Diagnosed with Dravet syndrome as an infant, Giovanni Bajer will likely have seizures for the rest of his life — pup Gracie ensures he won't face them alone
Rescue German shepherd Gracie instinctively started helping 4-year-old Giovanni Bajer from the moment she met him.
The introduction occurred at Big Dog Ranch Rescue in Loxahatchee Groves, Florida, on a hot day in June. Giovanni and his parents, Jared and Danitza Bajer, were at the rescue searching for a young dog suitable for seizure alert dog training. Giovanni regularly experiences seizures due to Dravet syndrome, a rare and severe form of epilepsy that the boy was diagnosed with as an infant.
When it came time to meet Gracie, Giovanni was irritable from being out in the sun. Shortly after the puppy arrived, Giovanni, who is nonverbal, threw the tablet he uses to communicate to the ground, Danitza, the boy's mom, tells PEOPLE.
"When Giovanni screamed, cried, and threw his tablet, Gracie didn't flinch or run away," Danitza, 34, says. "Gracie instinctively put her head into my son, licked his face, and comforted him."
"I said, 'Wow! That is our dog,'" she adds of Gracie's adoption day.
During the ride from Big Dog Ranch Rescue to the Bajer family's home in Boca Raton, Gracie, now 10 months, and Giovanni held hands. The connection between the duo continued to grow fast in the days after Gracie moved in.
"I noticed how naturally Gracie watched Giovanni both inside and outdoors, basically following him around," Danitza says. "I could tell Giovanni, who remains nonverbal, really loved her."
Since arriving at the Bajer home — which also includes Giovanni's 1-year-old brother Christian — Gracie has started seizure alert dog training with Carrie MonteLeon, owner of Alpha Dog Training in Hobe Sound.
Unfortunately, Giovanni and his family are familiar with seizures. Giovanni had his first seizure in November 2019, after his 4-month check-up. In the following days, Danitza noticed that he had occasional minor body twists.
"I thought I was being overly protective until he started seizing again three weeks later and was diagnosed with epilepsy and given medications," she says. "I asked the neurologist what to do if he had another seizure at home and was told it would be extremely rare to have another on the medication prescribed. On Christmas Eve, he had another grand mal seizure."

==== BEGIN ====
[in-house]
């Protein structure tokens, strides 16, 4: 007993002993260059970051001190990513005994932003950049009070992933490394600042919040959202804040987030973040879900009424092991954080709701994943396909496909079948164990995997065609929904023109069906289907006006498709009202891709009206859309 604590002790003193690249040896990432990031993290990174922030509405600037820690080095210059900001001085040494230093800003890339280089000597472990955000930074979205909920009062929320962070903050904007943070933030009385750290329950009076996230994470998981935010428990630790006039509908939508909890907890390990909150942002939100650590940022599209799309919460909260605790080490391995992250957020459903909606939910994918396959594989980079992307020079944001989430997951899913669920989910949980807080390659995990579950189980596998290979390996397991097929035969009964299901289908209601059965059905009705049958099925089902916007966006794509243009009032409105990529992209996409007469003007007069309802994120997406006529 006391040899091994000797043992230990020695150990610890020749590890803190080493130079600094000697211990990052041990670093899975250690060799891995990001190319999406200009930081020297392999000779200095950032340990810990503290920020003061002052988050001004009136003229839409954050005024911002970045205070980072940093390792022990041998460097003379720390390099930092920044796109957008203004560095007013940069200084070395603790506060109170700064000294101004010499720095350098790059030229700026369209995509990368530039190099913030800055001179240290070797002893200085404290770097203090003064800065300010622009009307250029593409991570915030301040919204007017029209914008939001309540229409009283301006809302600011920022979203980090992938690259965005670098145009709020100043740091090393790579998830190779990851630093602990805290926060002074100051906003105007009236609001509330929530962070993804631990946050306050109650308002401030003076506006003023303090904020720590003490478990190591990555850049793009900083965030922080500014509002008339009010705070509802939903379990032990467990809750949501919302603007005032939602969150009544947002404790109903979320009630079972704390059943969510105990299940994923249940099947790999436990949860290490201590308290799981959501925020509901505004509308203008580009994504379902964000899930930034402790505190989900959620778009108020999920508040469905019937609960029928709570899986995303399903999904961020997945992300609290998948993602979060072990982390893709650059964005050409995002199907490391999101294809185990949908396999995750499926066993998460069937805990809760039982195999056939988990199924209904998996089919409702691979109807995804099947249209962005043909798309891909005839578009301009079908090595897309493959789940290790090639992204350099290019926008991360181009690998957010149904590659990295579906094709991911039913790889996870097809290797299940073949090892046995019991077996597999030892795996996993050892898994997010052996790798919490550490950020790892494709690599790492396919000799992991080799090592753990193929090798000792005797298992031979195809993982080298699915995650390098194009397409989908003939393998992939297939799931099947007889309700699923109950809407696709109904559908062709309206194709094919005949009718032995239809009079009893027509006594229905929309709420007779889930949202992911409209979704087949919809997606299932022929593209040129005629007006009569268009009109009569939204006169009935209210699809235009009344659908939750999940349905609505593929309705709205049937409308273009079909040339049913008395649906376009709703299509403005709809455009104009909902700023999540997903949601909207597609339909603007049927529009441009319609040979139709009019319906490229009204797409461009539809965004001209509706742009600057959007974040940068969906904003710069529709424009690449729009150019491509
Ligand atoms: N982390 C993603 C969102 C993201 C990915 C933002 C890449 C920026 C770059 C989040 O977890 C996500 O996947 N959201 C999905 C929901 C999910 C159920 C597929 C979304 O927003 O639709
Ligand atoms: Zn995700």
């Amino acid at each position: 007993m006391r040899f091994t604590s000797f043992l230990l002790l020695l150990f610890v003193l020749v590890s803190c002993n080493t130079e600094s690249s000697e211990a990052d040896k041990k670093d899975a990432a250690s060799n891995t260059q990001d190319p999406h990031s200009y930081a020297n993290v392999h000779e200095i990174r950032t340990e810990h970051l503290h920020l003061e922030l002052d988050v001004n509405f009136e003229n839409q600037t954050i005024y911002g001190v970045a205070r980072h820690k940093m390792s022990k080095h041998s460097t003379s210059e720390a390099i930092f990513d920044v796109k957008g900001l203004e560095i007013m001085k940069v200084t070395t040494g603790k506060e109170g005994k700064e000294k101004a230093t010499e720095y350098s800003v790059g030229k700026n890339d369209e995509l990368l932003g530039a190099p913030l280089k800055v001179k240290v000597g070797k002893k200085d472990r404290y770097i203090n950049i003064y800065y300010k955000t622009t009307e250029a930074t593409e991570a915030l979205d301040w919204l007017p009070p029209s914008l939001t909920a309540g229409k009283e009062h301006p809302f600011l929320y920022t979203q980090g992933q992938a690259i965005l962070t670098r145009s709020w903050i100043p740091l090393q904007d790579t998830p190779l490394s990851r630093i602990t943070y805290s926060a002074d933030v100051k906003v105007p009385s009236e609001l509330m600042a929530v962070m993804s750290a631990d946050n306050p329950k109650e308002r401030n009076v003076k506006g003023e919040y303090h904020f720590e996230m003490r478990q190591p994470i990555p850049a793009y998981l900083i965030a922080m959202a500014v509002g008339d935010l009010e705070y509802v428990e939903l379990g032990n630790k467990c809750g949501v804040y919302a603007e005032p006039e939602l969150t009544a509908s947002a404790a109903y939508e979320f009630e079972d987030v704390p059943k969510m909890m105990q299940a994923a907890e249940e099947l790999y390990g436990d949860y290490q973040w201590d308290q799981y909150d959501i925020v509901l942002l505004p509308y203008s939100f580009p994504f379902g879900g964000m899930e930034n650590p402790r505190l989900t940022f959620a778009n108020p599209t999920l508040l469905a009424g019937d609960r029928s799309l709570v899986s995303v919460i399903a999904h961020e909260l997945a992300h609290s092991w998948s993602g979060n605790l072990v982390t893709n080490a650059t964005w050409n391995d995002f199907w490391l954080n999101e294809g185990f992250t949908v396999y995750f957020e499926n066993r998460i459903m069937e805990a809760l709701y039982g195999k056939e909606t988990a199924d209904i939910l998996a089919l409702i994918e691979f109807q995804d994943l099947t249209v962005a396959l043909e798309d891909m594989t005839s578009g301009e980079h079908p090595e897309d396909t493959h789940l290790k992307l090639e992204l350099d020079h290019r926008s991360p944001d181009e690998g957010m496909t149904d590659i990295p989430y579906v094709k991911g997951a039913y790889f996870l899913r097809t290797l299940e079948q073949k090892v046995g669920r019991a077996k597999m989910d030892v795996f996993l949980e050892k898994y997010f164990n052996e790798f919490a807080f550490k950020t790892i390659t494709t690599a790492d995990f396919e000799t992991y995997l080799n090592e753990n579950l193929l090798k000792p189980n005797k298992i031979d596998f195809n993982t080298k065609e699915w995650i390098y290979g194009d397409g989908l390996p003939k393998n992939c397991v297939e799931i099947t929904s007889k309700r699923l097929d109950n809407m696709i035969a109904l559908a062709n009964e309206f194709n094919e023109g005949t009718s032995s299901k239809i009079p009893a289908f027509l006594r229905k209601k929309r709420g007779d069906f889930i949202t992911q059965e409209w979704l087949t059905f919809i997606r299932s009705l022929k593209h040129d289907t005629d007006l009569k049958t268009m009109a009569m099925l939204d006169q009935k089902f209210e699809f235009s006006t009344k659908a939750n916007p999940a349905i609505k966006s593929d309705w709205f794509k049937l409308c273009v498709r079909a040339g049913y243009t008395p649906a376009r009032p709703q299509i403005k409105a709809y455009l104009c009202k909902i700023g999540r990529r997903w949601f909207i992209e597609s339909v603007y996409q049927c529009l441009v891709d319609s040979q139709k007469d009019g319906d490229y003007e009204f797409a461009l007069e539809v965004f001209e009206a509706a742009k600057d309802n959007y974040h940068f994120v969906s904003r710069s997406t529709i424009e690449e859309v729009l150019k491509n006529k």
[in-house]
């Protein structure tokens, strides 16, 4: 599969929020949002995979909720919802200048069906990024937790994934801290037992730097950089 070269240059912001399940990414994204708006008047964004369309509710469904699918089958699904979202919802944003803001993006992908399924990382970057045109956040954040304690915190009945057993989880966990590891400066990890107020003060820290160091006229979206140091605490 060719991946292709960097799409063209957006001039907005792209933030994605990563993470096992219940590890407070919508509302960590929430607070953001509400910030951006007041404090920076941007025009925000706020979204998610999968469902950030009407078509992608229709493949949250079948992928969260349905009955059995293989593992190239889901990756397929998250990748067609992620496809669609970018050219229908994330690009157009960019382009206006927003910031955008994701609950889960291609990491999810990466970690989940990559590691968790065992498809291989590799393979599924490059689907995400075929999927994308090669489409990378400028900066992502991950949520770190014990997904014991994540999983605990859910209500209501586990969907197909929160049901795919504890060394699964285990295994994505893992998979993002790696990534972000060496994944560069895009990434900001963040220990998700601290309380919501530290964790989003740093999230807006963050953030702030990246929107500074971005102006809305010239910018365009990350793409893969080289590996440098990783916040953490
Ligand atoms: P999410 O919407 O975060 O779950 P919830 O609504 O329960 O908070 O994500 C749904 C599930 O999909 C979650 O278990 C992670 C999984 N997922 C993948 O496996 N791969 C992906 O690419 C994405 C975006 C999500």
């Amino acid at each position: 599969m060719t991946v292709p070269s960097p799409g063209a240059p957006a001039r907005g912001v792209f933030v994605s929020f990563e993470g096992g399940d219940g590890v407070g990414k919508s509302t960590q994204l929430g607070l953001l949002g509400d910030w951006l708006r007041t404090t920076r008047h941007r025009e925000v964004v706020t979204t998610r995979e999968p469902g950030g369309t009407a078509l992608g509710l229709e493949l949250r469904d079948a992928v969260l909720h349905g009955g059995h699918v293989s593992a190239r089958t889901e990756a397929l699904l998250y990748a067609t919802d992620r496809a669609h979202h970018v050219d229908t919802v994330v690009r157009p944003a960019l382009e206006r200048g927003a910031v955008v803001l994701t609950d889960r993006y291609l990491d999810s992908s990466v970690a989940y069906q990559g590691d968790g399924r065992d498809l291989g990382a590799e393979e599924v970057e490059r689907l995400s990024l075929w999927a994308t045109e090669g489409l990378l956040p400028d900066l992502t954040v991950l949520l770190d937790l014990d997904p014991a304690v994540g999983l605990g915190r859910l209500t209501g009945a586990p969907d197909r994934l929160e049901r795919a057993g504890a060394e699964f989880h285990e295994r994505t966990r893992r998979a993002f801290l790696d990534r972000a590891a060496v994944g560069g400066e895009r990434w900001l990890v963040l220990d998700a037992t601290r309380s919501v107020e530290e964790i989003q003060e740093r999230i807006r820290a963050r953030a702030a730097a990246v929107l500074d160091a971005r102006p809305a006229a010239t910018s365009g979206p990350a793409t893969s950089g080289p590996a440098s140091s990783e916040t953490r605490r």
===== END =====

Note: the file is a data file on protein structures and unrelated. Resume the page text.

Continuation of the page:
After seeing four neurologists who prescribed a variety of different medications that didn't work and had terrible side effects, Giovanni saw a fifth who sent for a genetic panel that found a mutation of the boy's SCN1A gene. In January 2020, a sixth neurologist diagnosed Giovanni with Dravet syndrome linked to the genetic mutation.
"This meant our sweet boy would continue to have terrible seizures and could possibly suffer severe physiological and developmental delays and regressions with age," Danitza says.
"The doctor said the genetic mutation for this disease is not inherited. It is spontaneous, and nobody on either side of the family has ever had it," she adds.
After his diagnosis, Giovanni's epilepsy became so severe that he sometimes had over 200 seizures in a day, with some that lasted over an hour.
In November 2021, Giovanni had VNS (vagus nerve stimulator) implant surgery to decrease the number of daily seizures. Today, it is common for Giovanni to have a handful of seizures a week.